On Friday, May 29, Public Security Minister, Michael Soto, announced that Costa Rica would extend border closures through Tuesday, June 30, due to the ongoing coronavirus disease (COVID-19) pandemic. Exceptions will be made for medical or humanitarian reasons, diplomatic staff, and food supply. Costa Rican citizens and legal residents are still allowed to enter; however, anyone who enters the country will be required to self-quarantine for 14 days. Foreign nationals who entered the country after December 17, 2019, are permitted to remain in the country until August 18. Citizens, legal residents, and tourists are still permitted to leave the country. Foreign nationals who left the country after March 24 will not be permitted to re-enter until further notice.
Domestically, vehicular traffic restrictions remain in place. Between 05:00 and 19:00 (local time) from Monday through Friday, the use of private vehicles is prohibited, except those used by officials, diplomats, or those classified as essential workers. On Saturday and Sunday, vehicular restrictions are in place according to odd/even numbers on the license plates, and only for essential outings. Public transportation is allowed to operate between 04:00 and 23:00, while taxis can operate during all hours of the day.
Bars remain closed nationwide since March 15. Restaurants and food courts still remain open, although they may only seat 50 percent of their defined capacity.As of Friday, May 1, cinemas, theaters, and gyms have been allowed to reopen at 25 percent of their capacity. Costa Ricans were also called upon to avoid nonessential travel.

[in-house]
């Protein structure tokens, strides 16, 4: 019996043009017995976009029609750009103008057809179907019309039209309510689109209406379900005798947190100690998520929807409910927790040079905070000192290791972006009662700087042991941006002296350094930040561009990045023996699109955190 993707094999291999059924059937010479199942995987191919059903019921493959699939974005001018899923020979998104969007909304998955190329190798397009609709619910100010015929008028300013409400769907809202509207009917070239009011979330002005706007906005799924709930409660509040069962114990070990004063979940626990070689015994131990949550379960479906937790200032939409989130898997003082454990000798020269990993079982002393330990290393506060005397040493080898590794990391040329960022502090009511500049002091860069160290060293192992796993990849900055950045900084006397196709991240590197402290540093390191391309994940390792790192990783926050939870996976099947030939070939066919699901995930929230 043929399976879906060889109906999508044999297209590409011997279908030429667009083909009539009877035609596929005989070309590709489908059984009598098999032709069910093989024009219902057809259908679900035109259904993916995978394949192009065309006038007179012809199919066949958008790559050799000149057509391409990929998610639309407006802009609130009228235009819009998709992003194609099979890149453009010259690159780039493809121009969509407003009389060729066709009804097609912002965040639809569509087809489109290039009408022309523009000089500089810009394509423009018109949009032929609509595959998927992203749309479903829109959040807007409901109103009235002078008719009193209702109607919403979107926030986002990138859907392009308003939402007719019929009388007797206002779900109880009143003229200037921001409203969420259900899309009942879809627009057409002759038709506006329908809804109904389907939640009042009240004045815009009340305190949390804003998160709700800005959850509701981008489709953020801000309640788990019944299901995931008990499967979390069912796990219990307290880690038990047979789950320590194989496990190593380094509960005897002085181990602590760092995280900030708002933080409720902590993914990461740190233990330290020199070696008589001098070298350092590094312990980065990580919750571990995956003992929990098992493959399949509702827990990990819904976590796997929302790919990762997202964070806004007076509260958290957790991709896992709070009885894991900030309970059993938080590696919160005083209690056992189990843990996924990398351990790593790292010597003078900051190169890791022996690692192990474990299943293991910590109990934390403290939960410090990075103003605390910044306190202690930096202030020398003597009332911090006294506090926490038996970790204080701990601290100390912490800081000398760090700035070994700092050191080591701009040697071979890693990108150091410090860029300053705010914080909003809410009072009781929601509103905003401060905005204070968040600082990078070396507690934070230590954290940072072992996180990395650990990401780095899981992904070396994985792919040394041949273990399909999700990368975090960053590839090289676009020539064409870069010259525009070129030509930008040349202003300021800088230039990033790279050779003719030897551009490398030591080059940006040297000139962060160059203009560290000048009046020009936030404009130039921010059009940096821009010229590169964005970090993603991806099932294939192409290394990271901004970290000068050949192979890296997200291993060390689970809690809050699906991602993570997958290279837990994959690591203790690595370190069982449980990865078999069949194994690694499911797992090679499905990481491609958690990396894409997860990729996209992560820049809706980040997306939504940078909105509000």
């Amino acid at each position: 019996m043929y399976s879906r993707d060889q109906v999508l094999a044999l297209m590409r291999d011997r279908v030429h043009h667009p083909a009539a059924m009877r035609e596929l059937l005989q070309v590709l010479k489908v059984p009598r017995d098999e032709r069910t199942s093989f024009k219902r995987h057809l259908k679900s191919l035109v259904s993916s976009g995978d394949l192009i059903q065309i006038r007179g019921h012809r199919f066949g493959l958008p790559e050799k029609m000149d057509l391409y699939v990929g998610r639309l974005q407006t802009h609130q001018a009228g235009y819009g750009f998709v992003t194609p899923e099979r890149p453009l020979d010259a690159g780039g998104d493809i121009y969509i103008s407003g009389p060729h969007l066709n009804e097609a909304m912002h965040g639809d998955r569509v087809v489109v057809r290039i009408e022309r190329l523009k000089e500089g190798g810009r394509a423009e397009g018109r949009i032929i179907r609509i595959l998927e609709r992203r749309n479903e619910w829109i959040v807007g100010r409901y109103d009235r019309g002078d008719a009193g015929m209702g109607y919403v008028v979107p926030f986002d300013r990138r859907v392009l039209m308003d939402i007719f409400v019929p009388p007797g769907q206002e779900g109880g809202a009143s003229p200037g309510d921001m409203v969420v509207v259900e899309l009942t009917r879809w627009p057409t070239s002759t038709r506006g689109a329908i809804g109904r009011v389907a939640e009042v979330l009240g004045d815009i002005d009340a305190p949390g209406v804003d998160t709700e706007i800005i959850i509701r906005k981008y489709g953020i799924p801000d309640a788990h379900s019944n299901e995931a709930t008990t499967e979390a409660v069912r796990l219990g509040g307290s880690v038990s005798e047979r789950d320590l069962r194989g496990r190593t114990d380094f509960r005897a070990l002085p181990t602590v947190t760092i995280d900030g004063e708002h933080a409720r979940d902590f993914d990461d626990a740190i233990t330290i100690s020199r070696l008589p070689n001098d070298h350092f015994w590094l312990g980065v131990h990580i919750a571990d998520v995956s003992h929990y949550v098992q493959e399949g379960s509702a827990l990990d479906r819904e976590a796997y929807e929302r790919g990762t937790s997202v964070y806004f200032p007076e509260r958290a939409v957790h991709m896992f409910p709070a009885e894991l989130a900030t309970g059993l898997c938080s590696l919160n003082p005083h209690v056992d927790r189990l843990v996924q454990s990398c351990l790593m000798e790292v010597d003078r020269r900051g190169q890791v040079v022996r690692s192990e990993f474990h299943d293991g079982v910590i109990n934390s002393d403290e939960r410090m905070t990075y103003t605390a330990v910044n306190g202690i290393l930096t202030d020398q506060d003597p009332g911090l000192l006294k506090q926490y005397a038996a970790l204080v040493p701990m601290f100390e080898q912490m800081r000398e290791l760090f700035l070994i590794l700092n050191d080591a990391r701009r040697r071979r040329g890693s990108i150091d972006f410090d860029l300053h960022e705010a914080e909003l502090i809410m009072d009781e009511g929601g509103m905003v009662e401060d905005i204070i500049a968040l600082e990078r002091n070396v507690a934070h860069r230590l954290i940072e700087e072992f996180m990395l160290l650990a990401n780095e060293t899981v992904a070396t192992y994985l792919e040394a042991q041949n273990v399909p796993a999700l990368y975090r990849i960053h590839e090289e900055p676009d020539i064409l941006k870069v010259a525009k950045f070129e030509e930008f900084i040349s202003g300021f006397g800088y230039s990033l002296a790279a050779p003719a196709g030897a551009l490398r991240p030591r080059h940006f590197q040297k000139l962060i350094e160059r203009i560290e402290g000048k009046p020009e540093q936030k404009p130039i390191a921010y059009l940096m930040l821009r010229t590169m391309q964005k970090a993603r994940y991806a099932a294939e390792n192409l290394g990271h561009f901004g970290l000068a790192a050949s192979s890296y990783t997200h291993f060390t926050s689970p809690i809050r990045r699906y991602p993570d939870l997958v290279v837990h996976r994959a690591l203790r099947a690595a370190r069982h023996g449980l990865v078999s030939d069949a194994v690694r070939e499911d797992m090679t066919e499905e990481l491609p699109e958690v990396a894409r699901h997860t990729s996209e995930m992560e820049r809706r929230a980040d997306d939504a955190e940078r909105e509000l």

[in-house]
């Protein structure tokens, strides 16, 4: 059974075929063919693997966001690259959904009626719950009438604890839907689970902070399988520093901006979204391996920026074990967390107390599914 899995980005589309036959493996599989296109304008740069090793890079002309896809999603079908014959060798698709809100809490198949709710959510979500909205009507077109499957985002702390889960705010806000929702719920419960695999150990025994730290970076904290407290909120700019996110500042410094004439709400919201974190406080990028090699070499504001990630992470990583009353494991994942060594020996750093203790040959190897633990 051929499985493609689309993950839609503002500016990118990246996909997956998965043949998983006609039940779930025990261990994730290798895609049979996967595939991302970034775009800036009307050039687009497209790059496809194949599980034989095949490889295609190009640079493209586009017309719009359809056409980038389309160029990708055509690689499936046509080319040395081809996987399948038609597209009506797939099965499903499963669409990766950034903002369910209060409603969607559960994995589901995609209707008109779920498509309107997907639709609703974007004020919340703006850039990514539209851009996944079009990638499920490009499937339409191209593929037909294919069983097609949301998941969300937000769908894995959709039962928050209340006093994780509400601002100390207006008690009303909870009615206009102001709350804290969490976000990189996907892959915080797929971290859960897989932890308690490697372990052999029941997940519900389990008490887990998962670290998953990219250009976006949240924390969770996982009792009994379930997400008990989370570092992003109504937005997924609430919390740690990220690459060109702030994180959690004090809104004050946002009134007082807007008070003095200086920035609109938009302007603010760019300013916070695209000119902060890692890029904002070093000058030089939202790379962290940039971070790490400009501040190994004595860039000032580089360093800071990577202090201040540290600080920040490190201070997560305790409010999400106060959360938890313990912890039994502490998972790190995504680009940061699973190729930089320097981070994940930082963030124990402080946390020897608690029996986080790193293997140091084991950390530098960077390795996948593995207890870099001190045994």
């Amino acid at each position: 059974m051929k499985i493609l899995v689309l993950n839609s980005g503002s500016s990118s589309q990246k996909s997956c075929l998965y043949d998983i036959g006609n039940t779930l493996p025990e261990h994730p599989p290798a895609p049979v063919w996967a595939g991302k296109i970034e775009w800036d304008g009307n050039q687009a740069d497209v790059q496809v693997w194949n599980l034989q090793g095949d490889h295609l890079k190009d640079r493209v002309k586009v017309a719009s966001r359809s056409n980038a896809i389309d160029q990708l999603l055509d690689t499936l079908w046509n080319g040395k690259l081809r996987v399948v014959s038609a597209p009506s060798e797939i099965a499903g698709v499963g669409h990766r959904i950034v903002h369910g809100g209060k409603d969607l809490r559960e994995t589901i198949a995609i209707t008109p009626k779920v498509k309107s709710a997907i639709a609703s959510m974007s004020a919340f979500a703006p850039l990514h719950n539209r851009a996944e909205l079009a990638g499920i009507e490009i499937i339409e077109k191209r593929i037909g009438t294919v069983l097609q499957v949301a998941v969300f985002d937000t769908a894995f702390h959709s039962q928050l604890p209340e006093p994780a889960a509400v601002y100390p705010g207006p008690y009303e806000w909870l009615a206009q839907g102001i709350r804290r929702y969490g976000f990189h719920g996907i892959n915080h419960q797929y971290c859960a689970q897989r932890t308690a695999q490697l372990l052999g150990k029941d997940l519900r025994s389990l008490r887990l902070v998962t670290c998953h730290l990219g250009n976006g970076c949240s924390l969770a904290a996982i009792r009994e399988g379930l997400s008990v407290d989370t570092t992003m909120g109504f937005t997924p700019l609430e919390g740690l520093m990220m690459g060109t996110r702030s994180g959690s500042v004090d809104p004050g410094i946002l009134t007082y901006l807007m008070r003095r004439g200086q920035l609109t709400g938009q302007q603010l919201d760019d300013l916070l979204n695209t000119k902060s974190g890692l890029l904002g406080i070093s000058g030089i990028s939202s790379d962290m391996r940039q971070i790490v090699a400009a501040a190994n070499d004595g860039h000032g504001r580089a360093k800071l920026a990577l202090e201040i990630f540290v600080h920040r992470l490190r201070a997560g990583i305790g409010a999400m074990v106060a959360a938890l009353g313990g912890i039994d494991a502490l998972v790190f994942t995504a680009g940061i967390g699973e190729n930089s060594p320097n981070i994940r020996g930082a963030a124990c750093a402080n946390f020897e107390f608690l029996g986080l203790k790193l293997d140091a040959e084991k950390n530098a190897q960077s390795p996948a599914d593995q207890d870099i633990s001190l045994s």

As of Saturday, May 30, there have been 1047 confirmed cases of COVID-19 in Costa Rica, with ten associated deaths. Further international spread of the virus is expected over the near term.
The first case of COVID-19 was reported on December 31 and the source of the outbreak has been linked to a wet market in Wuhan (Hubei province, China). Human-to-human and patient-to-medical staff transmission of the virus have been confirmed. Many of the associated fatalities have been due to pneumonia caused by the virus.
Cases of the virus have been confirmed in numerous countries and territories worldwide. Virus-screening and quarantining measures are being implemented at airports worldwide, as well as extensive travel restrictions. On March 11, the World Health Organization (WHO) declared the global outbreak a pandemic.
Pneumonia symptoms include dry cough, chest pain, fever, and labored breathing. Pneumonia can be contagious and can be transmitted from human to human. The influenza virus, or the flu, is a common cause of viral pneumonia.
Measures adopted by local authorities evolve quickly, and are usually effective immediately. Depending on the evolution of the outbreak in other countries, authorities are likely to modify, at very short notice, the list of countries whose travelers are subject to border control measures or entry restrictions upon their arrival to the territory in question. It is advised to postpone nonessential travel due to the risk that travelers may be refused entry or be subject to quarantine upon their arrival or during their stay.
To reduce the risk of COVID-19 transmission, travelers are advised to abide by the following measures:
- Frequently clean hands by applying an alcohol-based hand rub or washing with soap and water.
- When coughing and sneezing, cover mouth and nose with a flexed elbow or tissue; if used, throw the tissue away immediately and wash hands.
- If experiencing a fever, cough, difficulty breathing, or any other symptoms suggestive of respiratory illness, including pneumonia, call emergency services before going to the doctor or hospital to prevent the potential spread of the disease.
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